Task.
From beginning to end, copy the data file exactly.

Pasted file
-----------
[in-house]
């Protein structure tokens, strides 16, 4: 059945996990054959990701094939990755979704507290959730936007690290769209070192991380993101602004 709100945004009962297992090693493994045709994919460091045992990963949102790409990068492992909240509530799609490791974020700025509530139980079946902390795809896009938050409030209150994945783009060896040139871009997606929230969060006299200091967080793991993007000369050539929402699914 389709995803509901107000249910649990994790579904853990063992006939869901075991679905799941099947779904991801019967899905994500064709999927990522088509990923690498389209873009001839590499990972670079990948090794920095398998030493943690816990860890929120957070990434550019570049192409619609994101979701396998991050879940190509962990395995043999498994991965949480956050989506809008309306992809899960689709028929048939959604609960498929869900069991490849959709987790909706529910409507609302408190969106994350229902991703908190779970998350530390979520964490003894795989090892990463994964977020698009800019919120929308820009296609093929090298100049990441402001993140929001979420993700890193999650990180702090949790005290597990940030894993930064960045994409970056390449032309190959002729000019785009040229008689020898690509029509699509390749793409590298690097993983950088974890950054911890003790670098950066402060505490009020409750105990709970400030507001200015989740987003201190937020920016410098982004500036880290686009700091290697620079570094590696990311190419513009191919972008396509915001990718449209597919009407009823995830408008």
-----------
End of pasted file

[in-house]
């Protein structure tokens, strides 16, 4: 059945996990054959990701094939990755979704507290959730936007690290769209070192991380993101602004 709100945004009962297992090693493994045709994919460091045992990963949102790409990068492992909240509530799609490791974020700025509530139980079946902390795809896009938050409030209150994945783009060896040139871009997606929230969060006299200091967080793991993007000369050539929402699914 389709995803509901107000249910649990994790579904853990063992006939869901075991679905799941099947779904991801019967899905994500064709999927990522088509990923690498389209873009001839590499990972670079990948090794920095398998030493943690816990860890929120957070990434550019570049192409619609994101979701396998991050879940190509962990395995043999498994991965949480956050989506809008309306992809899960689709028929048939959604609960498929869900069991490849959709987790909706529910409507609302408190969106994350229902991703908190779970998350530390979520964490003894795989090892990463994964977020698009800019919120929308820009296609093929090298100049990441402001993140929001979420993700890193999650990180702090949790005290597990940030894993930064960045994409970056390449032309190959002729000019785009040229008689020898690509029509699509390749793409590298690097993983950088974890950054911890003790670098950066402060505490009020409750105990709970400030507001200015989740987003201190937020920016410098982004500036880290686009700091290697620079570094590696990311190419513009191919972008396509915001990718449209597919009407009823995830408008």